Brexit Negotiations

EU citizens arriving in the UK during the implementation period

Following the release of the Draft Withdrawal Agreement by the EU, a policy paper has been released by the Home Office regarding EU Citizens arriving in the UK during the proposed implementation period.

The UK and the EU are currently negotiating the terms of an implementation period to commence after our withdrawal from the EU. The purpose of such a period is to give people, businesses, and public services in the UK and across the EU the time they need to put in place the new arrangements that will be required to adjust to our future partnership.

EU citizens and their family members will be able to move to the UK during the implementation period on the same basis as they do today, which will be given effect through the Withdrawal Agreement. This means that there will be no new constraints on working or studying in the UK in the implementation period. This will
also be the case for UK nationals moving to the EU during this period.
We will put in place a registration system for EU citizens and their family members who arrive in the UK during the implementation period and choose to stay for more than three months. This will help the Government to prepare for our future immigration framework by developing a better understanding of those coming to the
country longer term. The registration system will be straightforward and streamlined, and compatible with EU Directive 2004/38/EC (Article 8).

These proposals are without prejudice to Common Travel Area arrangements, including the rights of British and Irish citizens in each other’s country. Irish citizens will not be subject to the agreement and therefore will not need to register.

The UK will offer EU citizens and their family members who arrive, are resident and have registered, during the implementation period:

– eligibility after the accumulation of five years’ continuous and lawful residence to apply for indefinite leave to remain

– a temporary status in UK law that will enable them to stay after the implementation period has concluded. This means that they will be able to remain lawfully in the UK working, studying or being self-sufficient for the five years needed to obtain settlement.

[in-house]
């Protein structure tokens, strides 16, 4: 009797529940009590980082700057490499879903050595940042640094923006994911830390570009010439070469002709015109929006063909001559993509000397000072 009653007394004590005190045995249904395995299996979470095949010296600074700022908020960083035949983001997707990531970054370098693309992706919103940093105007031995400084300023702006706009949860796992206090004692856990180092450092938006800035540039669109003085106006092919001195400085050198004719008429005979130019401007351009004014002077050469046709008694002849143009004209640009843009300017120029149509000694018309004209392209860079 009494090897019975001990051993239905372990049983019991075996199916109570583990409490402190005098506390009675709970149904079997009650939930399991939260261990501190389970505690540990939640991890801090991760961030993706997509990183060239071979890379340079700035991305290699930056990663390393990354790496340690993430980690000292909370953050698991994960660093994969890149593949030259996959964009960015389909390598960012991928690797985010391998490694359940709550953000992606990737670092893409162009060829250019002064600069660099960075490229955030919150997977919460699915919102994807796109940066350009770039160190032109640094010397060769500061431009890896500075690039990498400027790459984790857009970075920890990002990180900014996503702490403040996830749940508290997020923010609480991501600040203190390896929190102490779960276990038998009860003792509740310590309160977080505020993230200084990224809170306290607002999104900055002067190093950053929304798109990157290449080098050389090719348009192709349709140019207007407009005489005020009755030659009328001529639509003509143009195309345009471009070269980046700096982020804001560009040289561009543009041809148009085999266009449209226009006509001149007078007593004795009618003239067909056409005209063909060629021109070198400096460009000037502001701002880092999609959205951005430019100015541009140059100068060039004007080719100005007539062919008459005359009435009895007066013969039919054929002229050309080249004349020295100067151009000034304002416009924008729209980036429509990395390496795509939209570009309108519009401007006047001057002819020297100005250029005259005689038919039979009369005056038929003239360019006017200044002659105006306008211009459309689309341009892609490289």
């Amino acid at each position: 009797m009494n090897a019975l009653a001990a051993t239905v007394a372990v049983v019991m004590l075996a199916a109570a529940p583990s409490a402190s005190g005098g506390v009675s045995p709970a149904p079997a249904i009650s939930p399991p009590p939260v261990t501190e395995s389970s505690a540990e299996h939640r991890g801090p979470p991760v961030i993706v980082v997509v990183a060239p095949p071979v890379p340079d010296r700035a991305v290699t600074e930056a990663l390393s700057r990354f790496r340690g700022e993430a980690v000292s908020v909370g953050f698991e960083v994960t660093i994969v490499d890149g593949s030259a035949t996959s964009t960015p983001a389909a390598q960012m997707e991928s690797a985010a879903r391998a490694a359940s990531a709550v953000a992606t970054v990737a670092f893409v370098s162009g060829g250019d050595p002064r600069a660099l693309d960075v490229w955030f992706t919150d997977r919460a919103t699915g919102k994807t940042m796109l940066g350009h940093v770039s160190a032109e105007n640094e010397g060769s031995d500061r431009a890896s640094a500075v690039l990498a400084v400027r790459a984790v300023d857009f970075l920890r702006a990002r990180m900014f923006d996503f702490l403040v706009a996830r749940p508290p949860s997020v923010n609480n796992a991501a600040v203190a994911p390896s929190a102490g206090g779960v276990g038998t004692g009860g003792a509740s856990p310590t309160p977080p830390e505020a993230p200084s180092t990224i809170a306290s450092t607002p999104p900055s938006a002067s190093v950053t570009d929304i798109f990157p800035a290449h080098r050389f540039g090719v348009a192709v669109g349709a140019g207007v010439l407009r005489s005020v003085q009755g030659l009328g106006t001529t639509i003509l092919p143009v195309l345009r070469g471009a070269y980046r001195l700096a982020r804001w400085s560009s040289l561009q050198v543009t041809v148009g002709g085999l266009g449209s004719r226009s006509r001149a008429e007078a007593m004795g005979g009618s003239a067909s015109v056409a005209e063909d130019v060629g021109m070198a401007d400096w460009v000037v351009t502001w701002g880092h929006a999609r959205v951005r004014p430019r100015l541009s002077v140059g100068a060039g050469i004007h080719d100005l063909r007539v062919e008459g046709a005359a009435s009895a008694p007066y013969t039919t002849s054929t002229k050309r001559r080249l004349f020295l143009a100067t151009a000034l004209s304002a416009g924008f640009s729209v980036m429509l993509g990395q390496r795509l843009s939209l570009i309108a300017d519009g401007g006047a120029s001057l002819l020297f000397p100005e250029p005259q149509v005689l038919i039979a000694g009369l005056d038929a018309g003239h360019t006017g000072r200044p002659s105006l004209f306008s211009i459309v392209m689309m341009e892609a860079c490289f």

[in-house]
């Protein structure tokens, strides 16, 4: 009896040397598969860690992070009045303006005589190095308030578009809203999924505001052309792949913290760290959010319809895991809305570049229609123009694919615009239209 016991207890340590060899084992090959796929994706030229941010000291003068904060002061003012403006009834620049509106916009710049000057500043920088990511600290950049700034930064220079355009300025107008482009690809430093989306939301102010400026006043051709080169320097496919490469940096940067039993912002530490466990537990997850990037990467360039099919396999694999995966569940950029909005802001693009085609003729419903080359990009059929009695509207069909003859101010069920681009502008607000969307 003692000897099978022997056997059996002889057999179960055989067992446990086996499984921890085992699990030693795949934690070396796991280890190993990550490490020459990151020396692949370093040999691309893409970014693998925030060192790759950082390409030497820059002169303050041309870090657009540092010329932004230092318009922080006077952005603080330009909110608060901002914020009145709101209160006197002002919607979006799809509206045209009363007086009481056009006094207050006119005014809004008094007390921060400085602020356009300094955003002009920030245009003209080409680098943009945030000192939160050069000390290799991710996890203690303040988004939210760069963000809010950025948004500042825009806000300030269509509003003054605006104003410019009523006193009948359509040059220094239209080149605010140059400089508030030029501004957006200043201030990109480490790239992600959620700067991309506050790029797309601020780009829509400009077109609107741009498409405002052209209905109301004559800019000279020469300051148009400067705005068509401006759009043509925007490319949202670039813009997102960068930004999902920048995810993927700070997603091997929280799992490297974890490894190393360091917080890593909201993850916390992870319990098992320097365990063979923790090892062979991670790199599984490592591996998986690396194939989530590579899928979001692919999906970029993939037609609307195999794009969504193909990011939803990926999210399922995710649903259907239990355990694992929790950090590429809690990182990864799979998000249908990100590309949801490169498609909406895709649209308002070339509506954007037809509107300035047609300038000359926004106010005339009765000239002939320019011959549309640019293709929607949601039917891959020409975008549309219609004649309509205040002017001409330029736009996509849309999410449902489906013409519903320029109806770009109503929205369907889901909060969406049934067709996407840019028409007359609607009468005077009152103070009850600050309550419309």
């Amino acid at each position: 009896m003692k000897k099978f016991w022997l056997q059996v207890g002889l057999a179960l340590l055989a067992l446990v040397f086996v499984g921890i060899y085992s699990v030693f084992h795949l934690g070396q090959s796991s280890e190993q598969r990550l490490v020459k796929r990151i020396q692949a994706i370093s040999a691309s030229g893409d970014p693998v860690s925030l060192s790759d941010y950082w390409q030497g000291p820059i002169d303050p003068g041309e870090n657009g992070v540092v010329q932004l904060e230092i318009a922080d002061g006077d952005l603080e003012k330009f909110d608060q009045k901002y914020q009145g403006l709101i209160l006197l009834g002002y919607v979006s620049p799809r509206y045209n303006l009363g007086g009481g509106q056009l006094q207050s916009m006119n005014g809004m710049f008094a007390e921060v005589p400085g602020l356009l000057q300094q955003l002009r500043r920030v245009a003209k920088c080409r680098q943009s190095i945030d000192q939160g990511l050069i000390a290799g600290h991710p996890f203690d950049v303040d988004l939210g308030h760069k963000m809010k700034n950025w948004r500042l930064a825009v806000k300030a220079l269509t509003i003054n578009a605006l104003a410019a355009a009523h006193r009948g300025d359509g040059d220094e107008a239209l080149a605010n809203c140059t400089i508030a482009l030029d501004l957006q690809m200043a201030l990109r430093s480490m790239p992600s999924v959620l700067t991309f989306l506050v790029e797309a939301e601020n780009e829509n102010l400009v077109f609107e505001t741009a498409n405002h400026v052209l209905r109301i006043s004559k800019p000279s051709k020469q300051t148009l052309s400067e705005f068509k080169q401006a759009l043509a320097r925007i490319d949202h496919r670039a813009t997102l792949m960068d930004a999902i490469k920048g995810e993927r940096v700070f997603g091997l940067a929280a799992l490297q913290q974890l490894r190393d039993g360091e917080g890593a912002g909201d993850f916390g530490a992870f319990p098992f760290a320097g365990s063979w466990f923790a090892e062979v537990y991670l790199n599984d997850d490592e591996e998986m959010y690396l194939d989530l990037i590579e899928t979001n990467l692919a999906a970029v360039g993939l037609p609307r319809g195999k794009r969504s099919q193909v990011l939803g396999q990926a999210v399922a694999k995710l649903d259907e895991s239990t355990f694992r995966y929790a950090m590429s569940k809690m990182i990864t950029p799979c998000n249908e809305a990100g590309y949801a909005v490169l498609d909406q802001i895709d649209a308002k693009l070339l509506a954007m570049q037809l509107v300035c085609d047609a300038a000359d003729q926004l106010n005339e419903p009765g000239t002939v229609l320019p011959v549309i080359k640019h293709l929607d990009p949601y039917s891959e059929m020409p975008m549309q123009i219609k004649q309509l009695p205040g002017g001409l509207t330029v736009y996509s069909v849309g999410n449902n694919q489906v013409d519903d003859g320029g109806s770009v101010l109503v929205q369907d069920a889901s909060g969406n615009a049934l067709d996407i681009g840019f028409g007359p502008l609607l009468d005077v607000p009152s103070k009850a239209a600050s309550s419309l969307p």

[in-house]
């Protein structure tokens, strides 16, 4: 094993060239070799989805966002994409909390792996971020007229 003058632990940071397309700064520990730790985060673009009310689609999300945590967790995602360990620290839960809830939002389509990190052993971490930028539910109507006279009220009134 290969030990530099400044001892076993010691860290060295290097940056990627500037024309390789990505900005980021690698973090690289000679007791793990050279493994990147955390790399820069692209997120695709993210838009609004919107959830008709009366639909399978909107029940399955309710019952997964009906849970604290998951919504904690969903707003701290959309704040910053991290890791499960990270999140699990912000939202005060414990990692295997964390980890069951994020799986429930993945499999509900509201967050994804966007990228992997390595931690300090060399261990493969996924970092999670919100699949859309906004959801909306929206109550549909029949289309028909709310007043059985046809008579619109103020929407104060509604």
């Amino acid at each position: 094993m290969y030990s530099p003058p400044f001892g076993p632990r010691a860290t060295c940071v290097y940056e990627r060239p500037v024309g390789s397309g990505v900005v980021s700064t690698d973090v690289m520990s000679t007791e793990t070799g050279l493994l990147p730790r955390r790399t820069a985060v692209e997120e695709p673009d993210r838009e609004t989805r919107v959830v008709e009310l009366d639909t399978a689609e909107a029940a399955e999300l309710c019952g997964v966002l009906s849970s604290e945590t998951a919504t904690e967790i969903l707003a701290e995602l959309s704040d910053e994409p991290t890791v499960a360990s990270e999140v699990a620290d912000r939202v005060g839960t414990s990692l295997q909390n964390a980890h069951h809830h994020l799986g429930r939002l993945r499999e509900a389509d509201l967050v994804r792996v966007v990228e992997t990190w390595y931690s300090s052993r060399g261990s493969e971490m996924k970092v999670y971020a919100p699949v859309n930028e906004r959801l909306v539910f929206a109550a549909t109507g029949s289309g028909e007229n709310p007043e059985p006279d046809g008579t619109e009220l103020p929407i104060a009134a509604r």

– an opportunity to secure this temporary status during the implementation period, with an additional three month window for applications after the period, ensuring that there is no cliff-edge.

– the ability for these EU citizens to be joined by family members after the implementation period on a par with British citizens

– for those EU citizens frontier working in the UK during the implementation period, the opportunity to obtain permission to continue this after the period ends.

These rights will be enforceable in the UK legal system. They will apply equally to all EU citizens who arrive during the implementation period, and the UK will not treat citizens of one Member State differently to those of another.

The arrangements that will apply to UK citizens who move to EU Member States during the implementation period will be for determination by Member States and we encourage Member States to mirror the UK’s offer in their own arrangements.

This seems to be a concession accepting the demands by the EU that the agreement covering Citizens Rights be extended to the end of the Implementation (Transition) period rather than the date of withdrawal, but does not concede to the demand for gorvernance by the ECJ (European Court of Justice).


Settled Status for Iceland, Liechtenstein and Norway citizens

Discussions have started to grant residents from Iceland, Liechtenstein and Norway similar rights post-Brexit as those from EU Member States as engagement between the UK and the EEA EFTA members intensifies.